“If these children cannot be immediately returned to their parents as ordered by U.S. District Judge Dana Sabraw, then they should receive a mental health screening by a qualified health care professional. Based on the outcome of this assessment, they might receive mental health care at the shelter or be moved to a therapeutic foster home to receive the level of care that they need.”
Therapeutic foster care parents are extensively trained to help children who are experiencing significant mental health needs. These parents are educated about trauma-informed care and are required to complete a greater number of training hours than what is required to become more traditional foster parents. Sometimes they are also required to complete a substantial number of continuing education training hours in order to remain licensed as therapeutic foster parents.
Research Related to Trauma in Children
The federal policy of separating children and parents who are caught attempting to illegally cross the U.S., a practice that led to strong criticism since it’s inception, could have profound and long-lasting if not permanent effects on the psychological well-being of the children involved, according to expert Paul Spiegel.
Spiegel is the director of the Center for Humanitarian Health at the Johns Hopkins Bloomberg School of Public Health and is globally recognized for his research on preventing and addressing humanitarian emergencies. He also served as the chief of public health for 14 years at Prior to joining Hopkins at the United Nations High Commissioner for Refugees.
Research has shown that forceful separation from parents without reasons being given and no communication with family members is experienced by children as a traumatic event. In regards to these children, considering the violence in their home countries it’s likely this is not their first traumatic event. So the separation being forced on them by Trump’s current policy is undoubtedly adding to the trauma they already have experienced.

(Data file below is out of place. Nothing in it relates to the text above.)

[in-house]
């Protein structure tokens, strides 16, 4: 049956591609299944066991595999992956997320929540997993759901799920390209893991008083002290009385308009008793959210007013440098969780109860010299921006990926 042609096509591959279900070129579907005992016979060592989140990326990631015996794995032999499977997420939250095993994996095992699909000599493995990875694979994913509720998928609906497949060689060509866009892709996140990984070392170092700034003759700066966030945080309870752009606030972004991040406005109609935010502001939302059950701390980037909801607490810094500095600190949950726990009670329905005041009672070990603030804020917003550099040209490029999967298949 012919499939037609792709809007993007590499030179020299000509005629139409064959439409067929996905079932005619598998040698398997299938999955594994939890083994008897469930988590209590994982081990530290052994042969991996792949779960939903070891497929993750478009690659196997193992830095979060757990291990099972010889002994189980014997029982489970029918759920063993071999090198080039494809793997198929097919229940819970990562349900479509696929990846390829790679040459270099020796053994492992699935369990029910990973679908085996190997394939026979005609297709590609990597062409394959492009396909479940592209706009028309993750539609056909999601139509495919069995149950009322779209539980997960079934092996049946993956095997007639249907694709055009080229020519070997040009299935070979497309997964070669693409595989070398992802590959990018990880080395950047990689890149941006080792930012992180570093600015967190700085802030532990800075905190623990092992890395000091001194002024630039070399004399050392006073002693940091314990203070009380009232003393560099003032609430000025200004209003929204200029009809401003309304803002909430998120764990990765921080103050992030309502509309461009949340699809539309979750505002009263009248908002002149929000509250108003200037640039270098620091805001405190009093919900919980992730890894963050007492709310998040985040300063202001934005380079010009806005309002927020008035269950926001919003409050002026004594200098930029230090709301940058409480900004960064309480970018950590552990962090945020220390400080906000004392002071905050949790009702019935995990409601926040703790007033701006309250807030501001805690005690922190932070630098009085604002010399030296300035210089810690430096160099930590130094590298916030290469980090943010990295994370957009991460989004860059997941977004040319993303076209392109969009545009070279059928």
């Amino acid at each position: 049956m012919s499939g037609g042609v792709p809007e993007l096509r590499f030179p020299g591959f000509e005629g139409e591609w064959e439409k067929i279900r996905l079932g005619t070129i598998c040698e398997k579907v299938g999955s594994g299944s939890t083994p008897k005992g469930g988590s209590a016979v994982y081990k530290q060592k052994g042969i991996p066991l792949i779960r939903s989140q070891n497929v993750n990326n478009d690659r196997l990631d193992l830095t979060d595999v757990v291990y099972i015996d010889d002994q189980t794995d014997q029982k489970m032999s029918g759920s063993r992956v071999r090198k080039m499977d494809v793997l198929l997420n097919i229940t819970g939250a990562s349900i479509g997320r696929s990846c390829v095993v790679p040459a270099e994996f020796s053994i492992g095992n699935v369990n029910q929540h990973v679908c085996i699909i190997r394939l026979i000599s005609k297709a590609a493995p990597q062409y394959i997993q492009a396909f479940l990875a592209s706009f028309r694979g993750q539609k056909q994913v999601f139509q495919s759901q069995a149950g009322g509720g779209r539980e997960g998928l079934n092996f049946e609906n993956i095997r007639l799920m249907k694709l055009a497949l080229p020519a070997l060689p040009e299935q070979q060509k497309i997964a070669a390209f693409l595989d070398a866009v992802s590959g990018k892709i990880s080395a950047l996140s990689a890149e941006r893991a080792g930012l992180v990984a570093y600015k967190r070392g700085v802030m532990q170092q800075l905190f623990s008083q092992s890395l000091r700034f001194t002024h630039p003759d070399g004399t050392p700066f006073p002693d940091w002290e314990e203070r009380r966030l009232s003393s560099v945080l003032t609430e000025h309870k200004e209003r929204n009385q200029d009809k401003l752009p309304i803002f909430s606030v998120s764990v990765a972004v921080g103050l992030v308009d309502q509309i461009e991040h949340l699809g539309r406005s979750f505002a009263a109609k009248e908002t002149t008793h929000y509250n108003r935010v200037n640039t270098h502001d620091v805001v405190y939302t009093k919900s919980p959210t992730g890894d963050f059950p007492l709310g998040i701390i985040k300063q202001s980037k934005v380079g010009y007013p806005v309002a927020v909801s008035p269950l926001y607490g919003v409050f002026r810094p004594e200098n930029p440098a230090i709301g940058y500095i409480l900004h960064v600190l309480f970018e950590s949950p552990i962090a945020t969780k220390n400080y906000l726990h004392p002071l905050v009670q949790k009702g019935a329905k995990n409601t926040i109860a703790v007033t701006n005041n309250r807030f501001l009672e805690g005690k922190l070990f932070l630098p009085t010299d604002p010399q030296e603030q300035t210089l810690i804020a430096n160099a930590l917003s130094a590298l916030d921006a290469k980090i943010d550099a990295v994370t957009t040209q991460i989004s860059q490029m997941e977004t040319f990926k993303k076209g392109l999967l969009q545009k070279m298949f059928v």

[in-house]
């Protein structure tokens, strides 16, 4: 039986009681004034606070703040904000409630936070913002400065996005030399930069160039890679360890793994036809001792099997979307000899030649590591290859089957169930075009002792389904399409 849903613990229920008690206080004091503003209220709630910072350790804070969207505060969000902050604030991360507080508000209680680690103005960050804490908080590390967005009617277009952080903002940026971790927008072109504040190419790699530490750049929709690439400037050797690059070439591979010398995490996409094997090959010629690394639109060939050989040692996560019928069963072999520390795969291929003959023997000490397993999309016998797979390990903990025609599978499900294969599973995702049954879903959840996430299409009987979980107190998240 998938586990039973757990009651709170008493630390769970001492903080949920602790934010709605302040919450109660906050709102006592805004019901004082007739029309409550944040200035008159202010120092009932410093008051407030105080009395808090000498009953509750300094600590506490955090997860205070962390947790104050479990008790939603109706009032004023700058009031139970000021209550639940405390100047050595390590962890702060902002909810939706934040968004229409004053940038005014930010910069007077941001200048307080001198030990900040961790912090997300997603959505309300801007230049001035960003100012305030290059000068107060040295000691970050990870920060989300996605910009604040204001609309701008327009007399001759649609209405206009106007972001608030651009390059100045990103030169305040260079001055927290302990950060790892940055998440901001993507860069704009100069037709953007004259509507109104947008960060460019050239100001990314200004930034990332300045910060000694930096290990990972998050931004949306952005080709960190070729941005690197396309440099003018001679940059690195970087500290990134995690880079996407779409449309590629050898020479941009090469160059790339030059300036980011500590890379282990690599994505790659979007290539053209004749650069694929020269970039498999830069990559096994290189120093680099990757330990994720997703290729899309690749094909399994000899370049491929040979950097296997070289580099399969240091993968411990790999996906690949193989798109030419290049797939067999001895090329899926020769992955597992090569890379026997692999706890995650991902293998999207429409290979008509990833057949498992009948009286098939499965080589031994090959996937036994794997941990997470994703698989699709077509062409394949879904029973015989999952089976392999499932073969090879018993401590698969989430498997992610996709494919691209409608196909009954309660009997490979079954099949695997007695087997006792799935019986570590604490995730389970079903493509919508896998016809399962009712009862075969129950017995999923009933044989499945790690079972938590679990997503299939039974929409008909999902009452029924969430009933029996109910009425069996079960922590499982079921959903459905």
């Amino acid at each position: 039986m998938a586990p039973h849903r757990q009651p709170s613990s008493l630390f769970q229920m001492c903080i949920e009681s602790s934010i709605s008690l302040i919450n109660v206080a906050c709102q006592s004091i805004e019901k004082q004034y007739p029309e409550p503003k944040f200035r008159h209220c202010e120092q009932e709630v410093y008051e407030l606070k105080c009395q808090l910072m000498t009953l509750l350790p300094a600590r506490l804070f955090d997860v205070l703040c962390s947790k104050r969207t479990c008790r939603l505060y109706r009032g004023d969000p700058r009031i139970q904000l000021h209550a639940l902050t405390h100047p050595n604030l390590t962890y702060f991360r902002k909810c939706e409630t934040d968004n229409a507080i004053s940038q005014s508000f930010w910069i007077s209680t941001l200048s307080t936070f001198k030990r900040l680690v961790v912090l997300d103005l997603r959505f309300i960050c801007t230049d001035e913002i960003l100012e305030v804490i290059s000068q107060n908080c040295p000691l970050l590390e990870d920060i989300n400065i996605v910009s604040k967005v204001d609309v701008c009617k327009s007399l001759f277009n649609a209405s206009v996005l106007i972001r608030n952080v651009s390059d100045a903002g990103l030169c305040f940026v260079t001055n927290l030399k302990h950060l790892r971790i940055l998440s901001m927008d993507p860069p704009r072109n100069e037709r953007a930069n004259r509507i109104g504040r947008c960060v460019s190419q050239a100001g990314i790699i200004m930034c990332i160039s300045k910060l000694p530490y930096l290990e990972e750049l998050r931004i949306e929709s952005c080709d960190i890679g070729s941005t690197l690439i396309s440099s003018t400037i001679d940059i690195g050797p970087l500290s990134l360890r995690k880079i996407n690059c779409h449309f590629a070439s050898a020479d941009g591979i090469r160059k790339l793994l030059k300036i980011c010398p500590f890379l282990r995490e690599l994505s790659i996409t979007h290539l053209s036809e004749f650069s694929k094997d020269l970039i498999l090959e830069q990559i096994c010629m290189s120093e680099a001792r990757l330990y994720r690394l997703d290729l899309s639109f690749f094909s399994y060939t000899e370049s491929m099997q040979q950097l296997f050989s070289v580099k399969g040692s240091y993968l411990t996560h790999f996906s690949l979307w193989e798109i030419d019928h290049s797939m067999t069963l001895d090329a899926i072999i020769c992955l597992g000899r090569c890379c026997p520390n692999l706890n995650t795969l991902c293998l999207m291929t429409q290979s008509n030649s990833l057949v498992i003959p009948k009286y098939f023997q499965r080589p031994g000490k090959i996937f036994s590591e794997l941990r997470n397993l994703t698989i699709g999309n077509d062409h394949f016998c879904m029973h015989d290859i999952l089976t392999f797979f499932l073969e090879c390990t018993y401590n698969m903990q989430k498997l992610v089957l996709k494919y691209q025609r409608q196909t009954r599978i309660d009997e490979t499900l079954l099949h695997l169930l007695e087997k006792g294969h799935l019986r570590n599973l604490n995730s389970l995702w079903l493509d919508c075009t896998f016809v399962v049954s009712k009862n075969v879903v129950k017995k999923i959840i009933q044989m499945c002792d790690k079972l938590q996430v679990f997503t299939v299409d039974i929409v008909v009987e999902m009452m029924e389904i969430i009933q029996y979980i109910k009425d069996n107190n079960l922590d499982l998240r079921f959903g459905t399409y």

Long lasting trauma can affect the structures and functioning of the brain. In children this is especially problematic as their brains are still developing. The persistent stress puts the brain into continuous flight-or-fight mode. While the flight or fight response is essential for coping with immediate danger it is usually short lived. When it continues over time it causes the immune system to weaken which can lead to illness and infections. Chronic stress also can lead to the development of autoimmune diseases, heart and blood vessel diseases and cancer. The constant release of adrenaline can harm blood vessels, raise blood pressure and increase the risk of cardiovascular diseases.
There are other problems that can be caused by chronic stress that are of particular concern for children. Their ability to learn, memorize, concentrate and pay attention can be affected. Emotional regulation skills can also become a problem and their ability to use emotions properly and effectively can be significantly impacted. There is also the direct problem of the subjective suffering these children experience which is caused by chronic fear, anxiety, depression, uncertainty, unpredictability and loneliness due to separation from family.